Summary: this veteran wanted approval from a joint degree from the counselor. Here’s a gross metaphor; there are many ways to skin a cat, but the most important thing is to try to not scare the cat away before you skin it.
In this instance, the cat is basically your approval – you have to get it, so proceed with caution.
Question: can I get VA Vocational Rehabilitation to “see my need” for a joint masters degree?
Teaser: if you are sharp, you might be able to get a dual graduate degree while using Voc Rehab, like a joint MBA / JD or a joint PA / MPH. I’ll explain more about that at the end of this post.
Every week I write about one email I get from a veteran needing input on Disability Compensation or VA Vocational Rehabilitation.
Here’s the drill: I take out all the identifying information from the best emails and post them here with the answer. If you have a burning question about your veterans benefits, sent me a note selecting the contact tab at the top of this page. If I think your situation will be helpful for other veterans, I will repost it here.
* If you do not want me to write about your situation, please feel free to let me know within the email. I have no problem keeping a lid on the situation, too.
Email from Veteran:
I’m a former Navy Corpsman and have a disability rating of 30% rating.
I have a deep interest in becoming a PA (physician assistant) to serve disabled veterans like myself.
Working with the Wounded Warrior Project has developed my desire to get both my Physicians Assistant (PA) Degree and a Master’s in Public Health (MPH) degree. These two degrees can be taken and thus awarded concurrently at the grad level from the schools I am looking at.
Can I get VA Vocational Rehabilitation to “see my need” for a joint/combined PA/MPH degree program? Currently, there are no PA schools in the Northeast (that I am aware of, and I’ve checked), which are public – all are private. I’m shooting for Yale University.
The combined program is a year longer, and obviously more expensive than just the PA degree. I’m not trying to insult your intelligence here, either. I’m just trying to be thorough. Thanks!
From Benjamin Krause (me)
Good question. This will require a degree of skill in negotiation to gain approval from the typical counselors. I am aware of one veteran who read my guide, The Voc Rehab Survival Guide, and was subsequently approved for a joint degree in Law and Social Work, which was basically approval for 4 years of grad school.
If it were me, I would try to gain approval for whichever degree is further outside of my scope of expertise and experience – this will make it easier for the counselor to approve under the claim that you need additional training to be employable in that field.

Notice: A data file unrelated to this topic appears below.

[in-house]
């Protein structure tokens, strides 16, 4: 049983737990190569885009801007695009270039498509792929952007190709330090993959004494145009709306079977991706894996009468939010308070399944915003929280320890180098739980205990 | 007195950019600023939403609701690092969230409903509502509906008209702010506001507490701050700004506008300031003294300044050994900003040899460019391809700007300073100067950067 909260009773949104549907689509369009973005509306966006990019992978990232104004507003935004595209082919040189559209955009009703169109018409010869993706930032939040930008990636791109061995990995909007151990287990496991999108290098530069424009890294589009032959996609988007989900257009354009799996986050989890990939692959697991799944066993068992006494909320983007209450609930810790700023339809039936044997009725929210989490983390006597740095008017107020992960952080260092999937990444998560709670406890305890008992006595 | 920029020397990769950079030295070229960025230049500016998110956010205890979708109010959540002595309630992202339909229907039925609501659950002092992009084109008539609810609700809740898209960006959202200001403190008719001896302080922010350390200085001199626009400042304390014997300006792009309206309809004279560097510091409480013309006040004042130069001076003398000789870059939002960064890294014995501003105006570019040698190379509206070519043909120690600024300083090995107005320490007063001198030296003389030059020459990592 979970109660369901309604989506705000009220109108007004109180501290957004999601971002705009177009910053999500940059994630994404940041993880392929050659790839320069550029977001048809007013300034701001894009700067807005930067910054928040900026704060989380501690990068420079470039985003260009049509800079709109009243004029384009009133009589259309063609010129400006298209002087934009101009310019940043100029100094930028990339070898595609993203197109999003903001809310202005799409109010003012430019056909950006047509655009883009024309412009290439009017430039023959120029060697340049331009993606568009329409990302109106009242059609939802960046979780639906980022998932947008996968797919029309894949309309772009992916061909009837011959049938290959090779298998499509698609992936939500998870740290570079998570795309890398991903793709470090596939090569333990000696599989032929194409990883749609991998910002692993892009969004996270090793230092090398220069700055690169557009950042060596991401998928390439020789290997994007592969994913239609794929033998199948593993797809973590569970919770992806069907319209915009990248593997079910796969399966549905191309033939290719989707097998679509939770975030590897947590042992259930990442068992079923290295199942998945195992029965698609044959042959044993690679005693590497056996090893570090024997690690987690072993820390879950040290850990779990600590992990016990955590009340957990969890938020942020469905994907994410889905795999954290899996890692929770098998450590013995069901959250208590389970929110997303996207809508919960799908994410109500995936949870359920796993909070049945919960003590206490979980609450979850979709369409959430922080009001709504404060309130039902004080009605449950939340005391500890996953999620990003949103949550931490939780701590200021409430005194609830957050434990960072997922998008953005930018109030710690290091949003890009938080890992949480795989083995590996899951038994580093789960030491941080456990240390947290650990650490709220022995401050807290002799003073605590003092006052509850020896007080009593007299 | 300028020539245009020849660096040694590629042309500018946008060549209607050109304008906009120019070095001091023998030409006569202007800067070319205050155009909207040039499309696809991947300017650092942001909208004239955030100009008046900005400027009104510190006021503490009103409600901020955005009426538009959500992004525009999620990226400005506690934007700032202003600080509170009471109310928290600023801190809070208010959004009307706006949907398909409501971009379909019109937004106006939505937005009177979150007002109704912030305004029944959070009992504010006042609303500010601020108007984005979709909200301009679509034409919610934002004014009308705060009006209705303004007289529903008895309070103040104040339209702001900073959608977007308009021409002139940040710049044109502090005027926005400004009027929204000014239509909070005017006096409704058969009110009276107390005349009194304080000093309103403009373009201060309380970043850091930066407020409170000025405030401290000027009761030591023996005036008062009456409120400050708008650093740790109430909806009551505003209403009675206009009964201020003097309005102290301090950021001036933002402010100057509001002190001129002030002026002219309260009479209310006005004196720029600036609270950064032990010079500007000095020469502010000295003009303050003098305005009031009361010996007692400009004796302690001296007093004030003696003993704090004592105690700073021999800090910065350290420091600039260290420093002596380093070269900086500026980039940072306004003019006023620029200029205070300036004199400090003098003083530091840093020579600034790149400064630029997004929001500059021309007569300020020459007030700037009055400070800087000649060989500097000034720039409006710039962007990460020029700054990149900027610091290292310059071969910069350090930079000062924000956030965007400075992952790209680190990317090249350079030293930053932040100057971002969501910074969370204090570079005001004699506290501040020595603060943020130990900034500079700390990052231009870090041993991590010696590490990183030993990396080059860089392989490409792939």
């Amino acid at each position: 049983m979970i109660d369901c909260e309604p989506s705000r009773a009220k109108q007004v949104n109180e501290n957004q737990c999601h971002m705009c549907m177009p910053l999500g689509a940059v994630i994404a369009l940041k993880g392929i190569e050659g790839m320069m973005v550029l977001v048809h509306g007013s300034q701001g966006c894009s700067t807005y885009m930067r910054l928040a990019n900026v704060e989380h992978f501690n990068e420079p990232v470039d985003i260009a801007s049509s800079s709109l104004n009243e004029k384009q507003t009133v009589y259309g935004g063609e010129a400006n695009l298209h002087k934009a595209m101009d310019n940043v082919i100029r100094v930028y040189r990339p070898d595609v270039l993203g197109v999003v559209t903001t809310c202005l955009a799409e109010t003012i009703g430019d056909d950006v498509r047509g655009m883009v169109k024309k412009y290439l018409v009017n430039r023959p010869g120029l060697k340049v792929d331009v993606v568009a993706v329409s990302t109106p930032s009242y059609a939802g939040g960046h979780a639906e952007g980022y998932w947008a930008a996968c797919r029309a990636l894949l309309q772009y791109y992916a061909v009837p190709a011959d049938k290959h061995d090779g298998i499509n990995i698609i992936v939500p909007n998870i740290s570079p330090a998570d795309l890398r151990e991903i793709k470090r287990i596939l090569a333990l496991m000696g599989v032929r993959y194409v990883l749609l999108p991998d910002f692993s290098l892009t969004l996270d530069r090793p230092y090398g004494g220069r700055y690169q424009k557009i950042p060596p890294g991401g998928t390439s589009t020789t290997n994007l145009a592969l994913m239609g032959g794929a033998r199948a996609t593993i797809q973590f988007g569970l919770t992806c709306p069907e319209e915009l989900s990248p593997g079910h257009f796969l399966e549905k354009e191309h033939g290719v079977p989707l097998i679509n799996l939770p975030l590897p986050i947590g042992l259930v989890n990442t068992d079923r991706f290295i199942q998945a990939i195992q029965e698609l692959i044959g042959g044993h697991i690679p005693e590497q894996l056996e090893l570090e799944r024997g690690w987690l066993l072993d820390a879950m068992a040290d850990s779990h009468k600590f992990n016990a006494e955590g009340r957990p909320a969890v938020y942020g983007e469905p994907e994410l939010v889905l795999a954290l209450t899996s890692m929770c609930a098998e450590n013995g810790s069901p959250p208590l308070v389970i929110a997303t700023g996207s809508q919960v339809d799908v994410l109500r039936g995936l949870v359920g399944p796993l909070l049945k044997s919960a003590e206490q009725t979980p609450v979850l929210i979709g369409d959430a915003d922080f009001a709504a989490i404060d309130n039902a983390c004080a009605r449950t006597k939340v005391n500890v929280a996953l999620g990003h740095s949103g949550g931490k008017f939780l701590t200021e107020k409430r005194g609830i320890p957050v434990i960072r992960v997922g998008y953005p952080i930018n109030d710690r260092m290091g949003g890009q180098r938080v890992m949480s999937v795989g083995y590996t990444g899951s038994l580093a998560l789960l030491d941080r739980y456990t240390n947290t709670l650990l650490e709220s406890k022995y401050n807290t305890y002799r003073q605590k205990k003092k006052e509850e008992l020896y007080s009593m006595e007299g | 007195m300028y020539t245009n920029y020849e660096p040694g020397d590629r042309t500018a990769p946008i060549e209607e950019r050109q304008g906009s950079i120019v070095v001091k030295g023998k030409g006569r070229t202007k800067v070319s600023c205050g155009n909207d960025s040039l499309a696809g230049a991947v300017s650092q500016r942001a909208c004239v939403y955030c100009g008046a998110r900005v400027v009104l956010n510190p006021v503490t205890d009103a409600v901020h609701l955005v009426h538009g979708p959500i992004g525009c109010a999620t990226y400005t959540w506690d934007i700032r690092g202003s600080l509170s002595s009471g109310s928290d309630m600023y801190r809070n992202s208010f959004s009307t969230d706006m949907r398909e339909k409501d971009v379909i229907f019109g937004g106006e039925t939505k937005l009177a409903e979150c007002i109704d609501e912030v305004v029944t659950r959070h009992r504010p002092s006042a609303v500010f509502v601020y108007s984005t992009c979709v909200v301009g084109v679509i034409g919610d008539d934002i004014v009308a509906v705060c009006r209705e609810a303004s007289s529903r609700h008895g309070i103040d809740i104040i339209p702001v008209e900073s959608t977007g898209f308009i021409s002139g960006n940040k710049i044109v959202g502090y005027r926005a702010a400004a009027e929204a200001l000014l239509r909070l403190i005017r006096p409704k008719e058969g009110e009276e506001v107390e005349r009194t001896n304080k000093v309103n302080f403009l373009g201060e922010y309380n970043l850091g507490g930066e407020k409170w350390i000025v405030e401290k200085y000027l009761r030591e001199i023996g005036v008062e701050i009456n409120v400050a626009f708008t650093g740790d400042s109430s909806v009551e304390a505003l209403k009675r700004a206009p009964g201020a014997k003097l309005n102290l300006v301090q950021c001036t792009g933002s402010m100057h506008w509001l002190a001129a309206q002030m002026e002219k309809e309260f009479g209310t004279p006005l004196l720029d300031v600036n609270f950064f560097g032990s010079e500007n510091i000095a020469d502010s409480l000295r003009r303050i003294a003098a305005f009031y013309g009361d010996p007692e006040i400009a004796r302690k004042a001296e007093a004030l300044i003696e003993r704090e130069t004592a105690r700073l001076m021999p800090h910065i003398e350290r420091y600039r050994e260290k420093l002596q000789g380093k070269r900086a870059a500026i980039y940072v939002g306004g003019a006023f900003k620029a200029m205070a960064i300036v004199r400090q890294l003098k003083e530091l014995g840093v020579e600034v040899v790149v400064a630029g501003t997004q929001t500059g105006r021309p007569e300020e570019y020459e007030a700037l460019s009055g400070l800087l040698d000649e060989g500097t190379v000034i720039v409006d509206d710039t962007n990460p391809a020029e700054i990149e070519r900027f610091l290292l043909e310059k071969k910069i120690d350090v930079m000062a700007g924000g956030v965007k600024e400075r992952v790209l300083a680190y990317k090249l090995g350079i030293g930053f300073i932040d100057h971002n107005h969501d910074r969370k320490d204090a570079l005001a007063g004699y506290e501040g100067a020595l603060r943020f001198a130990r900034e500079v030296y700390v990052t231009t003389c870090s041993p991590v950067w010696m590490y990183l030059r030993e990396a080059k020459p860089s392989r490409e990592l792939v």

For example, if I had an undergrad in business, getting approved for an MBA is almost impossible because you technically can do anything an MBA can do with a business degree. There are no professional requirements for most jobs that require a business education – meaning a four-year degree us usually enough. Instead, in order to be a lawyer, you need a law degree.
In your situation, in order to be a physician’s assistant, you need that degree type and probably some kind of certification. On the other hand, if you already have a business type degree and background, selling counselor on the Masters in Public Health might be tricky.
In my situation, I could have requested a Masters in Business Administration (MBA) or a Juris Doctorate (JD). My relationship with the counselor was tenuous, which meant for me that I needed to not stretch the imagination too far – I could select one or the other. If I had an awesome counselor, I may have pushed for a joint degree and been successful. Instead, I had to pick, and I picked the JD.
Now, if I really wanted that MBA, too, I could have pushed for it after being approved by the Voc rehab program in at least two ways. Here is the first example scenario. Currently, it is next to impossible for average law students to get their foot in the door with business law firms due to spending reductions, etc. Thus, an MBA would have helped me appeal to these same firms in a way having a mere JD would not have – and it would have allowed me gain entry level employment in business law. A veteran could paint a case that way, and a successful argument could be made – again it depends on the type of counselor you have.
The second option would be to put my JD on hold during the second year to start taking business classes in the MBA program. This means I would have had to have been accepted into the joint JD/MBA program when I started the JD program or shortly thereafter by the school – this would be a process that is outside of your Voc Rehab claim.
Keep in mind, VA Vocational Rehabilitation only really cares that you get the degree they are paying for and that you find a job. Then, if I went this direction of pausing law school, I would have put the JD on hold during my second year and received a scholarship from the university to cover the MBA degree.
Then, during my third and fourth year of college, I would have resumed training under Vocational Rehabilitation. Since most veterans would be eligible for student loans, covering expenses during that second year would be feasible even if that means paying for the tuition yourself during that second year. At the end of the fourth year, you graduate with both degrees.
There are some great career counselors and academic counselors at most universities that can help sort out situations like that.
Again, if you really want the second degree, there is always a way to make it work even if it means going outside of Voc Rehab to finance it.